Amanda Kennedy- Sahara Reflections
The movie "Sahara" works the American propaganda well. The movie is centered around the American troops as they travel the desert and how they react to the people they encounter. They show how the ideal American soldier should behave and react to situations. The first encounter is with their french and british allies. The American soldiers stay true to their mission, being obedient to their orders while the allies are somewhat hesitant, but in the end pull through and decide to come along. The next encounter is with the black soldier with the italian prisioner. They automatically take in the allied soldier as one of their own, and need some convincing to take on the prisioner. The Americans are shown to use more logic and reasoning when it comes to rationing out food and protecting the water supply, so they see the addition of the Italian enemy as a threat to their own survival. Though despite the war and differences among the countries, the American leader gives the order to let the Italian in the group because he shows compassion for the individual. The Americans also strongly believe in what they are doing. They believe that it is their duty to do everything they can in order to stop the Nazis, even if that means dying to get the slight edge over them. The American leader later remarks that the "dignity of freedom" is why the few allies there were able to fight off the hundreds of Germans.
In showing the nature of the enemy, the impression given by the enemy Italian is someone who is pathetic and desperate in the beginning. Later he is shown as a prisoner to his country in this war in that he doesn't believe in what he was fighting for and he can not be ruled by cruel thoughts the way the German is and eventually dies standing up to the German. This view of the Italian enemy is very different than the one given by the German enemy. He comes off a cocky and heartless. He also is very cunning in a deceitful way and is shown as someone not to trust in any sense. The Germans will quite literally shoot you in the back.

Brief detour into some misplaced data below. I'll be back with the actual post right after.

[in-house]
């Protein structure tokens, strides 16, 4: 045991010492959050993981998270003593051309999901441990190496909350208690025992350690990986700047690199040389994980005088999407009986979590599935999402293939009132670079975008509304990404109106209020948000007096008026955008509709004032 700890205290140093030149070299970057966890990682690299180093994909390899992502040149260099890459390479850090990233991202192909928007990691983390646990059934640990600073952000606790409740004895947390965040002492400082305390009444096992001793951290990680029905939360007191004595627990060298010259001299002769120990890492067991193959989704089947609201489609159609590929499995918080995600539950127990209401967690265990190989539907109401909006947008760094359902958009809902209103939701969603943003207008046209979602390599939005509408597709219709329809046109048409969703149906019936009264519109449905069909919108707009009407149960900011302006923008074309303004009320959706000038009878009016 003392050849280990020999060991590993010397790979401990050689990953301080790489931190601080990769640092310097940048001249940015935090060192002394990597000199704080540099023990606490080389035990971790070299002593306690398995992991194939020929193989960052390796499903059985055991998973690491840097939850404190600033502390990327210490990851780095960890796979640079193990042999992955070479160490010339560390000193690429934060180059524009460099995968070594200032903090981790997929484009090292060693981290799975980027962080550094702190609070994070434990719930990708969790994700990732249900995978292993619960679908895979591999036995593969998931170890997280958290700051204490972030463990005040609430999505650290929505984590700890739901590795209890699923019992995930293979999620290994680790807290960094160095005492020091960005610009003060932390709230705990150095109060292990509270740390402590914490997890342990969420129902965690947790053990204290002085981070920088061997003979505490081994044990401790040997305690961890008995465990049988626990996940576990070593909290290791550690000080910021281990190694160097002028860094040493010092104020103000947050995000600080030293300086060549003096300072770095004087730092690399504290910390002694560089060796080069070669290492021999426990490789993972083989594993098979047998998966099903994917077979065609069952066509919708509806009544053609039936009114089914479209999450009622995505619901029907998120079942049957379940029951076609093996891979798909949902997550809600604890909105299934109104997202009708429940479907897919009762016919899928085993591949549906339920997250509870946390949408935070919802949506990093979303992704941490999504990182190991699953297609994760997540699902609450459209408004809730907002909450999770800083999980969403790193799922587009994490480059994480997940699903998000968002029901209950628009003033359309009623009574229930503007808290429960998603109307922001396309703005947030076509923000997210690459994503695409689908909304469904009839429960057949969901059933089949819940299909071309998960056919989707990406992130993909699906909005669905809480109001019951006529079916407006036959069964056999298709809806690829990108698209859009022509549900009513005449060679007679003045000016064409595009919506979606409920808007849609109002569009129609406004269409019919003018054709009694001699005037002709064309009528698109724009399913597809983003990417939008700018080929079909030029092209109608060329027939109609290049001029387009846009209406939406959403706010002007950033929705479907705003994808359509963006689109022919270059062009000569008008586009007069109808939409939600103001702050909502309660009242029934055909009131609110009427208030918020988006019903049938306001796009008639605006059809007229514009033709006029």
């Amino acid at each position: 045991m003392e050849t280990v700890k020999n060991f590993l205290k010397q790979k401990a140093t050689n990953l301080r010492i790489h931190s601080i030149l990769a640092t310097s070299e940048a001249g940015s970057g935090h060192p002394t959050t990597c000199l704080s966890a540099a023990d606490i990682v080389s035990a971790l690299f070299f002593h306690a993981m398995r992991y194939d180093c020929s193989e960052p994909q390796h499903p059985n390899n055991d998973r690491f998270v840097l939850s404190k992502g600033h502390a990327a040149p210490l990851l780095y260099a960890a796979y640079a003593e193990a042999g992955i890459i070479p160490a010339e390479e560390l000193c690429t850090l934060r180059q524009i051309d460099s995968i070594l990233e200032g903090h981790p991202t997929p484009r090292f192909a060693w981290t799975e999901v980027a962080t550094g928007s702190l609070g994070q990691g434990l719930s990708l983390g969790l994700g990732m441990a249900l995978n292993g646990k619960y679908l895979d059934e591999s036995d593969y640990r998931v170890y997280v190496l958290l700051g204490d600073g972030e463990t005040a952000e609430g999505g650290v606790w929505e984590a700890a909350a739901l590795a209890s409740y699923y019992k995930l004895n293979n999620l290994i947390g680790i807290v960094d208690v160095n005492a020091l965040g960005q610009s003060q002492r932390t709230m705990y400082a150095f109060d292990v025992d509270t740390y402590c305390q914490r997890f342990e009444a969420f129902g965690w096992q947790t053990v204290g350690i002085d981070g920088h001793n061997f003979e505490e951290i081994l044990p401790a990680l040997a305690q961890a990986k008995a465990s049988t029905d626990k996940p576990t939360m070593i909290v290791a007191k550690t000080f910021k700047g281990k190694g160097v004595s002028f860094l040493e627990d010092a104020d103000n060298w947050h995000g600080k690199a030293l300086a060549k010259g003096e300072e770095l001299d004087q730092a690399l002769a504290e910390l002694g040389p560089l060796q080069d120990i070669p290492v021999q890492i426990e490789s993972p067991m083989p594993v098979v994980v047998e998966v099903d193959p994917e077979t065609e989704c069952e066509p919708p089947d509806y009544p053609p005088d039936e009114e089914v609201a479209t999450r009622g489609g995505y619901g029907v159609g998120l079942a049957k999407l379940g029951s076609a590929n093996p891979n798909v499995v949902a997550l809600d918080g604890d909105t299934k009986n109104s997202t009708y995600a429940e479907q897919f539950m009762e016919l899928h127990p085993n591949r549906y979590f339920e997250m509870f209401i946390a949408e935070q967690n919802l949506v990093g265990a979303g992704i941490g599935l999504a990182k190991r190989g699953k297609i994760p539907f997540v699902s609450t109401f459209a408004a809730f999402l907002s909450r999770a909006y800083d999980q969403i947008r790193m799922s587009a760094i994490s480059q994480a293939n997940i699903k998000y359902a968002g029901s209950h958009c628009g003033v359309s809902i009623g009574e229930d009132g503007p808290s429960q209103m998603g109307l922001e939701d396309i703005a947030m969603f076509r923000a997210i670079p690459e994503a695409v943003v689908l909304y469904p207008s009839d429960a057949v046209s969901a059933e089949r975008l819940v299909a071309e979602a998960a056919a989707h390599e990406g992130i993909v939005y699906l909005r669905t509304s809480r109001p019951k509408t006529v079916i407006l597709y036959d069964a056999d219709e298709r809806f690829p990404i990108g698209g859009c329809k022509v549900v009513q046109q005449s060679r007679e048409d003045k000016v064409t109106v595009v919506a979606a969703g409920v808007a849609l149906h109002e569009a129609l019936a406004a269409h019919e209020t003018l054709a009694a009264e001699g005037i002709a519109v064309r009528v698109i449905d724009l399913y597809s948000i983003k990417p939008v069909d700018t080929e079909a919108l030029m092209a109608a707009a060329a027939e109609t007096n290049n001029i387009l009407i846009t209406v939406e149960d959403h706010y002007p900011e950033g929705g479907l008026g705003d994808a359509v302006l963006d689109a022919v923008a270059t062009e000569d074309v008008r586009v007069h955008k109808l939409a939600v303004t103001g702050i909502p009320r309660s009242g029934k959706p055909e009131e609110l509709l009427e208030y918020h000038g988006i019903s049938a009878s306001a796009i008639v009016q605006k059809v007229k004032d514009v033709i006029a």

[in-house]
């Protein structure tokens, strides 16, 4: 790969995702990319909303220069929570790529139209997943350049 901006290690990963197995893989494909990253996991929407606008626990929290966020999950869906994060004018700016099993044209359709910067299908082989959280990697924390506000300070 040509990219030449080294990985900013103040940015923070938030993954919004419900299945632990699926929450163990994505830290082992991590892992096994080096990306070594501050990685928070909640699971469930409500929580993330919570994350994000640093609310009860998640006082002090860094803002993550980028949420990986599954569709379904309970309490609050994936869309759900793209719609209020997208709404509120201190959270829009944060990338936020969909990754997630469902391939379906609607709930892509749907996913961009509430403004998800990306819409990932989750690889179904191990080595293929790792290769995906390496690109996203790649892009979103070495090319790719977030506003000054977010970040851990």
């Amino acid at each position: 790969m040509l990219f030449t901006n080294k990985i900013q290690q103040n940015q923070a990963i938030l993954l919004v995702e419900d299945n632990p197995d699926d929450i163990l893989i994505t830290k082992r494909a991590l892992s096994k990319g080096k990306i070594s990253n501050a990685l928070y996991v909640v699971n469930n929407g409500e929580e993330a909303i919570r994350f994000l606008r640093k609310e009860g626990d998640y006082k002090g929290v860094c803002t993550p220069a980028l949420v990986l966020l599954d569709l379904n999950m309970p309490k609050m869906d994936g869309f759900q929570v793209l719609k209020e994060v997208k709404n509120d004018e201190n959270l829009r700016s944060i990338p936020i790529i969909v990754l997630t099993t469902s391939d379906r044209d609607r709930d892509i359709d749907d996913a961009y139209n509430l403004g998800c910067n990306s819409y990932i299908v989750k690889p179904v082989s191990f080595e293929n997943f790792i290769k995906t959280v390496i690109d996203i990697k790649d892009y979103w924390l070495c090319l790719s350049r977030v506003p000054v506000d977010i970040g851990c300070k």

The goal of the movie besides pro-American propaganda was to inspire black people to join the Army and to try and convince them that they would be essential to the war. This was shown by the black soldier having the skill to capture an enemy as a prisoner and then being accepted right away into the ally tank. He was also given a key leadership role of finding the water wells and even when the first one was dry they trusted him to lead them on to the next well, which was nearly dry. They also stood up for him when the Nazi soldier showed disgust towards the "inferior race" searching him. The black soldier was also shown as doing a heroic deed in personally killing the Nazi when he escaped and giving the thumbs up in his death, making him seem proud to die for the cause and to confirm to his allies that the Nazi was indeed dead and that the mission could continue. Despite all these positive images, there was still some underlining racism present. The black solider was shown to do the dirty work for the rest of the crew such as getting the water from the well, sending up cans filled with water for the white soldiers while only taking the drops remaining on his hands in-between water transfers. Though they tried to downplay this a bit by having one of the white soldiers come down to offer to collect the water after a while, offer the black solider a cigarette, and then chit chat, but that was somewhat counterproductive since then it the white solider was poking fun at the other's culture and the fact they he is allowed multiple wives. Overall i found that the portrayal of the black soldier was in a positive light, but in doing that reality was overlooked, since that's not the role black soldiers really played.